The FBI recently published an online PSA warning consumers about vulnerabilities in the new chip-based credit cards, but this message has since been removed due to push-back from banks.

The alert suggested the need to implement the use of a PIN to complete a purchase instead of a customer’s signature. The idea of using a PIN instead of a consumer’s signature has been a heated debate among major retailers, who are in favor of PIN implementation, and major credit card companies, who are in favor of signatures.

The American Bankers Association contacted the FBI requesting the PSA be revised and taken down, helping to ‘reduce confusion over the use of PINs with chip cards.’

According to Doug Johnson, the Senior Vice President of Payments & Cybersecurity Policy at ABA, “We saw the PSA yesterday and spoke to the FBI after we saw it and thought it was not really reflective of the U.S. marketplace and through there would have been some level of confusion with the use of PIN.”

Of all the major credit card providers, Visa is notoriously known for supporting consumers providing a signature instead of a PIN to secure a payment with the new chip cards. The National Retail Federation and the Merchant Advisory Group, however, are supportive of the use of a PIN with the new chip-based credit cards to advance security.

According to Brian Dodge, executive vice president of the National Retailers Association, “Retailers have long argued that PINS are essential to providing cardholders with the security that they deserve.”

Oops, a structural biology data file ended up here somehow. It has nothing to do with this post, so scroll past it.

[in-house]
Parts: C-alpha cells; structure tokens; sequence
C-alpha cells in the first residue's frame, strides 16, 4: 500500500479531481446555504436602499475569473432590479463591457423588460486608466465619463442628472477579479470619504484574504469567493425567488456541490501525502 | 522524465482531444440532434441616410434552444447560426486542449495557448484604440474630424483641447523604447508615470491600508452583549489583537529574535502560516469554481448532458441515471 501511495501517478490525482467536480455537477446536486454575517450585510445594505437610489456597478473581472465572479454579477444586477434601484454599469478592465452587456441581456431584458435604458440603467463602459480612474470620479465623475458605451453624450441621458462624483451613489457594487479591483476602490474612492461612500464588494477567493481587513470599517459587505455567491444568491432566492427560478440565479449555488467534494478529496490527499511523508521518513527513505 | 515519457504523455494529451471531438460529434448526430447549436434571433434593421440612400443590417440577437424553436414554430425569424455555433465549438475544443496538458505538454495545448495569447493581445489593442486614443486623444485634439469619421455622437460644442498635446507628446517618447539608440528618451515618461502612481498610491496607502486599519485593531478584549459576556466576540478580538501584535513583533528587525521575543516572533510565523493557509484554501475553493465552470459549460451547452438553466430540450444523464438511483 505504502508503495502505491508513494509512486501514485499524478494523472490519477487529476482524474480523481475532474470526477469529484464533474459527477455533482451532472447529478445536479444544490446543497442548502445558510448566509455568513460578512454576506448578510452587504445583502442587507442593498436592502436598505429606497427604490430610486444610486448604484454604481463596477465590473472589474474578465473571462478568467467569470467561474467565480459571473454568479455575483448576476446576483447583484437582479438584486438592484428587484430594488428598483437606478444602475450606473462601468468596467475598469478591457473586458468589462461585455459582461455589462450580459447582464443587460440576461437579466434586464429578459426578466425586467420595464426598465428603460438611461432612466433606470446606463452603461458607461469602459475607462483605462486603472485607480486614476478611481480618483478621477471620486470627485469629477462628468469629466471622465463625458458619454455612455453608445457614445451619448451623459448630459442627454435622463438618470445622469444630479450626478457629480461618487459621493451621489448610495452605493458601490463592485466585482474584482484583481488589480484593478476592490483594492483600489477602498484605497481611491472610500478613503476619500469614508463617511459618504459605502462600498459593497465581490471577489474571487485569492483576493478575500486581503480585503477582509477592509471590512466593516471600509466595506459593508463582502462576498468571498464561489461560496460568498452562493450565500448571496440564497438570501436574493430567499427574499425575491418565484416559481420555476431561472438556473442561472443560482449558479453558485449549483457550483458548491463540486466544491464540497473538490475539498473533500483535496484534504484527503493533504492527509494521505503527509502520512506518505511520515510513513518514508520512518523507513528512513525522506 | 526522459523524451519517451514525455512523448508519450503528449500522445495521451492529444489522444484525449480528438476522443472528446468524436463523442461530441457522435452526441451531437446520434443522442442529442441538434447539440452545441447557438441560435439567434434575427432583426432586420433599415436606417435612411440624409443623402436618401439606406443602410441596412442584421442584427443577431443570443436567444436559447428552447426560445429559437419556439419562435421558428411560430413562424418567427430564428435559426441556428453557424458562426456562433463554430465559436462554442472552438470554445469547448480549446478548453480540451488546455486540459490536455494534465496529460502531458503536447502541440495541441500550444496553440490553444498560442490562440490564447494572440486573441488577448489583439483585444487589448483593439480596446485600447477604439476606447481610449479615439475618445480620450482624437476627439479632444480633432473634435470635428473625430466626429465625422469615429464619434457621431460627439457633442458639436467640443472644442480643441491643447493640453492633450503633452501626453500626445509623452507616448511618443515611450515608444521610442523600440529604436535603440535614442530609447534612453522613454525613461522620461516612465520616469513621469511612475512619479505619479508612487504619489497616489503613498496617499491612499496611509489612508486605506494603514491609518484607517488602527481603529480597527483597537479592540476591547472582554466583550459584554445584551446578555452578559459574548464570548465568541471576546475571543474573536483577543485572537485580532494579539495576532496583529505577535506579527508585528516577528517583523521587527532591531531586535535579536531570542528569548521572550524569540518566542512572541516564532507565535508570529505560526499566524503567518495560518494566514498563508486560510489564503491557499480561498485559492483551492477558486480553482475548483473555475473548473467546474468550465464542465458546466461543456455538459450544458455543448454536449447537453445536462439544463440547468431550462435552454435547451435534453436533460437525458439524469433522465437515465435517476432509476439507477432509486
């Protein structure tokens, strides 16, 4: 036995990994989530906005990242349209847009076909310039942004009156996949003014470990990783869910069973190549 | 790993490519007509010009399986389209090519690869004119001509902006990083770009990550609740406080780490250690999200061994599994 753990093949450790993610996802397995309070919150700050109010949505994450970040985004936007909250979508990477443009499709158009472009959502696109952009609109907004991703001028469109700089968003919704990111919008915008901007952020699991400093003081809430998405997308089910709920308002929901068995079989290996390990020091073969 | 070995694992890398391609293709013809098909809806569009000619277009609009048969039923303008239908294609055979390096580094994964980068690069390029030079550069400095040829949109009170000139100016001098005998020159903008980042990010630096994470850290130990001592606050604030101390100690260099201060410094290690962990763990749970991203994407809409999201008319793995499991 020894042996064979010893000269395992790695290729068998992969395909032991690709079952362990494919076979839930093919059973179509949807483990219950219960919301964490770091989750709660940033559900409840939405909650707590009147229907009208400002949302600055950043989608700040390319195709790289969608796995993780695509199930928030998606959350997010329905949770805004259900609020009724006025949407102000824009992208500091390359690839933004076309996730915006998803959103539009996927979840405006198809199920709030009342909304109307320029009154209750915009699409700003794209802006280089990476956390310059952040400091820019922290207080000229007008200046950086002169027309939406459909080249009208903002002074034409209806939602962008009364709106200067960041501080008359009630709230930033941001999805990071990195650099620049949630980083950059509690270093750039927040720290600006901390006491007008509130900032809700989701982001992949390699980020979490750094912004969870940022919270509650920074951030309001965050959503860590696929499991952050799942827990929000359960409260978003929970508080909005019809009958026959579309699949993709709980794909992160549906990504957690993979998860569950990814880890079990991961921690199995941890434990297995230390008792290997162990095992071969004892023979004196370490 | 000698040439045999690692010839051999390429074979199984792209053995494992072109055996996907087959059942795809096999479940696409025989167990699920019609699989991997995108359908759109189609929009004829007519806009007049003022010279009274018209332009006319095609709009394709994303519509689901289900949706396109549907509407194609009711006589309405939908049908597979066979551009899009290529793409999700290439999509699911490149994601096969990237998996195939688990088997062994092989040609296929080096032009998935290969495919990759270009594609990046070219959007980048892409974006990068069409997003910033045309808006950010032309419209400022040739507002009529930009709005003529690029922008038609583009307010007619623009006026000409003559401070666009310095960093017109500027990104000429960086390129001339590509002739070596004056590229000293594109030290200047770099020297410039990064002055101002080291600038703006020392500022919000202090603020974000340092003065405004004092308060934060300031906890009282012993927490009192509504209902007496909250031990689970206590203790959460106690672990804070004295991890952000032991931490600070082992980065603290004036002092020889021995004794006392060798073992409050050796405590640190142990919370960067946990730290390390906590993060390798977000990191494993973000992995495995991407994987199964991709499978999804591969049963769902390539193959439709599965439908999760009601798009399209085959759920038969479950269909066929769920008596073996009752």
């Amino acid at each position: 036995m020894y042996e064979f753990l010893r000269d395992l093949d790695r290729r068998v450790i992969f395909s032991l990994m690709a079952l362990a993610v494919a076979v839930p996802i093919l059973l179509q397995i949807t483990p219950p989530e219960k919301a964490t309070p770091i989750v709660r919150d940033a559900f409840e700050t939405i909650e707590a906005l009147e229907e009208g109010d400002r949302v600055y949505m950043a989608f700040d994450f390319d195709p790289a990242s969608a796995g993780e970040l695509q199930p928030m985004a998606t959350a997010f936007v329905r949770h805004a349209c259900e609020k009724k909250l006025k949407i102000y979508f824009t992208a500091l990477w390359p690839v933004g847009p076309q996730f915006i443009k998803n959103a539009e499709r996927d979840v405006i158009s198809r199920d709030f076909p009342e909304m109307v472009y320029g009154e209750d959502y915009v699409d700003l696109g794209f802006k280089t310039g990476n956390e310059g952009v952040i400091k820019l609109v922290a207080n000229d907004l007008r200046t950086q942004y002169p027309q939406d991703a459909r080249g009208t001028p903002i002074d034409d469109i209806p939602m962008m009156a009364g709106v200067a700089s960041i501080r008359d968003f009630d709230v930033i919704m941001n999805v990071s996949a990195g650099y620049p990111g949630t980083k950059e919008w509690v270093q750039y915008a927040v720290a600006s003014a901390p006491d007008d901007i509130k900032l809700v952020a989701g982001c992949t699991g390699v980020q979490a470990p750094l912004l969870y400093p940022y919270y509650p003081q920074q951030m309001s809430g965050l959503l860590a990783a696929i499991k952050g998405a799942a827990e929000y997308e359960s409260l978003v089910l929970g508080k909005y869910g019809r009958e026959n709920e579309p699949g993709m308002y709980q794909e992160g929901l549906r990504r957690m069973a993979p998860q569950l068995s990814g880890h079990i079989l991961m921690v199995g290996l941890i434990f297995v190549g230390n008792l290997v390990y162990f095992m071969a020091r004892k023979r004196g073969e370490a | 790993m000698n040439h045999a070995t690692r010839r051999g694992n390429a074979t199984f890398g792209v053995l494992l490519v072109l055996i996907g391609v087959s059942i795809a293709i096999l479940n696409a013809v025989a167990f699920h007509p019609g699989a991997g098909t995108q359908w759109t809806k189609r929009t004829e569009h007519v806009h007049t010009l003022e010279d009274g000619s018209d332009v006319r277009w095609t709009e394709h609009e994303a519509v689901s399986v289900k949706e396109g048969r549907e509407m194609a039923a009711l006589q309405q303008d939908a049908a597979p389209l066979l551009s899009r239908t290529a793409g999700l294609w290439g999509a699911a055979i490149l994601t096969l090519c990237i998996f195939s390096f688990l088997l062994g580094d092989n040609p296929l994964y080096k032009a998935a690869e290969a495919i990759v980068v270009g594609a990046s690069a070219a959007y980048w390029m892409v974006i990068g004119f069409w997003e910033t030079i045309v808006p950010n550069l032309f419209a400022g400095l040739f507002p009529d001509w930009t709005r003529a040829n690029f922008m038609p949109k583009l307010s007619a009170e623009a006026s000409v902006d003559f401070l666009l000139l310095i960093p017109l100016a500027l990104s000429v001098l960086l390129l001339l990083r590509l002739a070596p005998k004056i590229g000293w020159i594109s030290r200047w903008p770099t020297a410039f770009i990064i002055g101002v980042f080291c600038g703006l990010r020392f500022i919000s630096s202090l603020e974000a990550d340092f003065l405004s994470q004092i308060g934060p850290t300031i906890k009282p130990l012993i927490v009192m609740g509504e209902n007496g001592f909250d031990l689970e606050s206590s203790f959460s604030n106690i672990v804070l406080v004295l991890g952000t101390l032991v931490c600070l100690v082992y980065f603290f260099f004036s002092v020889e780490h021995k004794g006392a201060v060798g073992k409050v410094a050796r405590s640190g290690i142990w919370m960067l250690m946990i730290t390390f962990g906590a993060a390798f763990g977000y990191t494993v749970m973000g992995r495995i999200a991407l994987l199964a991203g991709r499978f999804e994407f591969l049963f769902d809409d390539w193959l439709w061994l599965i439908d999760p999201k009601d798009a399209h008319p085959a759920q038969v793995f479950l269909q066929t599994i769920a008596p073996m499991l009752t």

The purpose of the chip-enabled cards is to help prevent counterfeit fraud from plaguing the retail industry. When thieves steal credit card credentials from merchants’ computer servers, they have the ability to manufacture fake cards with the stolen 16-digit numbers and the four digit expiration dates. With the new chip-based cards, a unique code is used with each transaction, making it difficult for thieves to steal card numbers.

Nonetheless, a stolen or misplaced credit card could still be fraudulently used for in-store, online or by phone purchase, an incident that retailers believe the use of PINs will help prevent. Retailers nationwide emphasize that their investments in new terminals to support chip-enabled cards should be accompanied by an inclination from banks & credit card providers to support PIN enablement.

When asked to respond to retailers favoring the use of PINs, Johnson said, “Their push for PIN is really an effort politically to change the conversation. If we didn’t have security breaches at retailers, to begin with, we wouldn’t have compromised systems. If there was an appropriate effort on data security on the retailer side, we wouldn’t have this conversation.”


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